We saw in the opening scenes that Delphine had visited three women who lived in Much Deeping – at The Pale Horse pub no less – and gave her an ominous tarot card reading. In fact, as a very out-of-place Easterbrook wanders around the winding lanes during a traditional festival complete with a totem and scary masks and people banging drums (very Wicker Man) he’s spooked by their piercing eyes (judgemental eyes, perhaps?) and their uncanny knack of telling him things, personal things, about his life and relationships.

(The ‘witches’ are fantastic. It’s always a treat to see Rita Tushingham on TV, and Kathy Kiera Clark and Sheila Atim all mesh with perfect menace.)

The final scenes see Easterbrook succumb to the moulting hair syndrome – his name is on the list, after all, and he’s for it next. Unless he can find out who the murderer is, and how he or she is doing it.

The mystery and whodunit puzzle is well and truly there in The Pale Horse, but there’s so much more here. The relationship between Easterbrook and Hermia is both heartbreaking and fascinating. His attitude towards her is blithe insouciance, while she is desperate for love, acceptance even. While Easterbrook works at his antique business all day, she’s stuck at home – the so-called perfect, affluent life little more than an unfulfilled, lonely, ennui-filled existence, where anxieties gnaw away like a parasite. These scenes with Hermia remind me of Mad Men and Revolutionary Road and serve to once again give social context and give depth to scenes and characters.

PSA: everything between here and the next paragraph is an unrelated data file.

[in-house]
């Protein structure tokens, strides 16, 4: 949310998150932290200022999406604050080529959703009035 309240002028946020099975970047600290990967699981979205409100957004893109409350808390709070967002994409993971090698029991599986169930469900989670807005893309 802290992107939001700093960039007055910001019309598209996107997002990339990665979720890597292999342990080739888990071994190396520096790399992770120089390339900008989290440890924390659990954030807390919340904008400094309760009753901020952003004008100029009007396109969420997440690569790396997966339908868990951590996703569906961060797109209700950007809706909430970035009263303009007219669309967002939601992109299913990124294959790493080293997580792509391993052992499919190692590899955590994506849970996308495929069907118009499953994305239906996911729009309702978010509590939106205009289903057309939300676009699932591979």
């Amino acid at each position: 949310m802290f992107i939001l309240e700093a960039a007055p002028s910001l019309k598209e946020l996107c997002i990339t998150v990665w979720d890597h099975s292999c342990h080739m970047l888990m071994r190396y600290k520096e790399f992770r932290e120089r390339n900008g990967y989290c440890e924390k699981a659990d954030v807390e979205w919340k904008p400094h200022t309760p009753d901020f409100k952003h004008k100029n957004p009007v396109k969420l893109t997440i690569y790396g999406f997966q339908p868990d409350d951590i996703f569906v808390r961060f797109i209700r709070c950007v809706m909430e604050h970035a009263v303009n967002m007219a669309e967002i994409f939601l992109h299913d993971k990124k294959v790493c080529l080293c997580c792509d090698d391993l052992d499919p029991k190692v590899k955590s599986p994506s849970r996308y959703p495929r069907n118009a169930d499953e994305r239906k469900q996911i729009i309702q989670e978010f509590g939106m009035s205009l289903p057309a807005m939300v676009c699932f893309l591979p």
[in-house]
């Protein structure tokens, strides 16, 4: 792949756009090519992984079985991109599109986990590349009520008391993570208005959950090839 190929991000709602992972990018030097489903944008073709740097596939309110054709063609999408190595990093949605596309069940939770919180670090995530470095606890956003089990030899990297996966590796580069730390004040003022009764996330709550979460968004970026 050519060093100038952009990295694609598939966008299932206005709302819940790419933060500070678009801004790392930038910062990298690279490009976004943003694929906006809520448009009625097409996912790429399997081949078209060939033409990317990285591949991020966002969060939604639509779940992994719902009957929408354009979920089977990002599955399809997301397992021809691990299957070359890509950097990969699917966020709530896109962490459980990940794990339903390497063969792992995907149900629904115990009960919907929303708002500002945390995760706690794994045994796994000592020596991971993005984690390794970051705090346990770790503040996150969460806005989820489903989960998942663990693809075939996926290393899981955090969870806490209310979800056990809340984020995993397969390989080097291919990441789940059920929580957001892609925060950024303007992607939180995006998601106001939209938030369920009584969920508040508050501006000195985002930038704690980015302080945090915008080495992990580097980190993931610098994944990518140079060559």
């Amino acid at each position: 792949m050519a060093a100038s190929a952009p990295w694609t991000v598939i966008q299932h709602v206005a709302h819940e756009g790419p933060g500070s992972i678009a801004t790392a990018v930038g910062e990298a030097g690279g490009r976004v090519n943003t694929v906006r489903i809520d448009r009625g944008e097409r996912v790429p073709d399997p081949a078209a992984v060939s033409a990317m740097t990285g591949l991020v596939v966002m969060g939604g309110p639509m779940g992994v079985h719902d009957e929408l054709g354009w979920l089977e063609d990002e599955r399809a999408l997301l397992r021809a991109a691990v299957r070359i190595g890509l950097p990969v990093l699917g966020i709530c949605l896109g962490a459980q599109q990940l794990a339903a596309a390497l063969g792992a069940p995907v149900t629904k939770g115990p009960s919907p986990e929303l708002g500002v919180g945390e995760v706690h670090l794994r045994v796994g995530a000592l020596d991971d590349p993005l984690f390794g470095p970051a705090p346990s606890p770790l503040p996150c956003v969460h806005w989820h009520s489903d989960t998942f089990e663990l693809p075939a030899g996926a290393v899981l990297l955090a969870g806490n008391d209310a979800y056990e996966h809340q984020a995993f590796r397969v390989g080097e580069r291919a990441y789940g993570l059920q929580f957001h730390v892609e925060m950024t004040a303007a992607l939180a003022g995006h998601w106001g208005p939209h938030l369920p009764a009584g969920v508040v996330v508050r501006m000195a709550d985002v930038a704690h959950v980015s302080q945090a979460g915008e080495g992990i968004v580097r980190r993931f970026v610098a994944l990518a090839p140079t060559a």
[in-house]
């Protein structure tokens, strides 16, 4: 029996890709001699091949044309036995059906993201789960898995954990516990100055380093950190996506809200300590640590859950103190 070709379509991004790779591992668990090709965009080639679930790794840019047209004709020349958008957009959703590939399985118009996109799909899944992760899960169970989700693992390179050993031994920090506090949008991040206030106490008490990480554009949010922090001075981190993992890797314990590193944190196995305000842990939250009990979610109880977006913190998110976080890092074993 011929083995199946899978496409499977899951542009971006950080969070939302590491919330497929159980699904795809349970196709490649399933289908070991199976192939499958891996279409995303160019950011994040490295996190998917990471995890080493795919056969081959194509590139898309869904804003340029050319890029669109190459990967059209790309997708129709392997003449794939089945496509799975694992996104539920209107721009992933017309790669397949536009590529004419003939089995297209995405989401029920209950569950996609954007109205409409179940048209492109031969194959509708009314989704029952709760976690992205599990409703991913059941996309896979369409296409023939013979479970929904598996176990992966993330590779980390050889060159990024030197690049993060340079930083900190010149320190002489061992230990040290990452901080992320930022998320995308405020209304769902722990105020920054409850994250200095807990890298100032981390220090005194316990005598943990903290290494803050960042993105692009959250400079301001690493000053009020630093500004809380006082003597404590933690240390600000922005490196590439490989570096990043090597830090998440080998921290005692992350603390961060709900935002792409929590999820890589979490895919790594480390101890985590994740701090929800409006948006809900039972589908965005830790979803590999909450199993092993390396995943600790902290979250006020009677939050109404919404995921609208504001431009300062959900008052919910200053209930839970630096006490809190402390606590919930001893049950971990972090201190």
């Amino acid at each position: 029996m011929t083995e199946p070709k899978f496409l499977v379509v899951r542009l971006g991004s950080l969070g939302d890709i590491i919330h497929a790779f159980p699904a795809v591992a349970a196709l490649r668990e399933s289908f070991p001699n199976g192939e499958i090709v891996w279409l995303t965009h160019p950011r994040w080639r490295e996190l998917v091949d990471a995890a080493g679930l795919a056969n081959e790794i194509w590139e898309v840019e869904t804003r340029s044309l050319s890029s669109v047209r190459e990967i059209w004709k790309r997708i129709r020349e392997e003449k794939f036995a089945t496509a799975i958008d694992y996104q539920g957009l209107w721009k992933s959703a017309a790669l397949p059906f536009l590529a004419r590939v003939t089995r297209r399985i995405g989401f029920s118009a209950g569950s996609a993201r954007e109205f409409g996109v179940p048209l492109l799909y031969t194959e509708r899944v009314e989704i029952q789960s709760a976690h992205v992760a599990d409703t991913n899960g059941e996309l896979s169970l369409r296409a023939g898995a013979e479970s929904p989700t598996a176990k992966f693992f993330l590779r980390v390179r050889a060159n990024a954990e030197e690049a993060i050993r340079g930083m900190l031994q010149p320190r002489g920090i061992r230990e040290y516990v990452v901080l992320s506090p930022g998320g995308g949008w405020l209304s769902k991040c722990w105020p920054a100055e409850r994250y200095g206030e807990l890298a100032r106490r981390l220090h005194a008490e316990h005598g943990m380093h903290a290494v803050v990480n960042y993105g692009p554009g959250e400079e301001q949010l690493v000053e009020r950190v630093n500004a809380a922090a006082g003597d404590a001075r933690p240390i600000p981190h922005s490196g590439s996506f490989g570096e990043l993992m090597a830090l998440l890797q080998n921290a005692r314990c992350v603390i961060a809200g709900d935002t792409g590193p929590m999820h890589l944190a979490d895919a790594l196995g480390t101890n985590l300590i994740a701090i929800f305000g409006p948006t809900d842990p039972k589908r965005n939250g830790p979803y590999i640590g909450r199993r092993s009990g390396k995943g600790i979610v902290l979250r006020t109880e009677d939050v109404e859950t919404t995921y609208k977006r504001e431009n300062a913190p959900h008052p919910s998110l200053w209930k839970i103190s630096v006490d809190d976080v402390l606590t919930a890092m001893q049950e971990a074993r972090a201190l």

All in all, though, The Pale Horse feels and looks like the Agatha Christie adaptations of old: English villages, perfect lives, gorgeous, gauzy light… and murder.

Almost a cosy crime, even. Almost.

And yet, you just know it’s going to descend into a hell of unknown description in its concluding episode. You can bet your arse I’ll be watching.

Paul Hirons


BBC One confirms transmission date for Agatha Christie’s The Pale Horse

Mark this down as another winner from screenwriter Sarah Phelps (yes, we’ve seen the first episode).

Phelps’ next Agatha Christie adaptation is a two-part series of The Pale Horse, originally released in 1961.

And now we know when it’s going to be broadcast.

The Pale Horsefollows Mark Easterbrook, who, after a mysterious list of names is found in the shoe of a dead woman, begins an investigation into how and why his name came to be there. He is drawn to The Pale Horse, the home of a trio of rumoured witches in the tiny village of Much Deeping. Word has it that the witches can do away with wealthy relatives using the dark arts alone, but as the bodies mount up Mark is certain there has to be a rational explanation. And who could possibly want him dead?

The Pale Horse: Sunday 9th February, 9pm, BBC One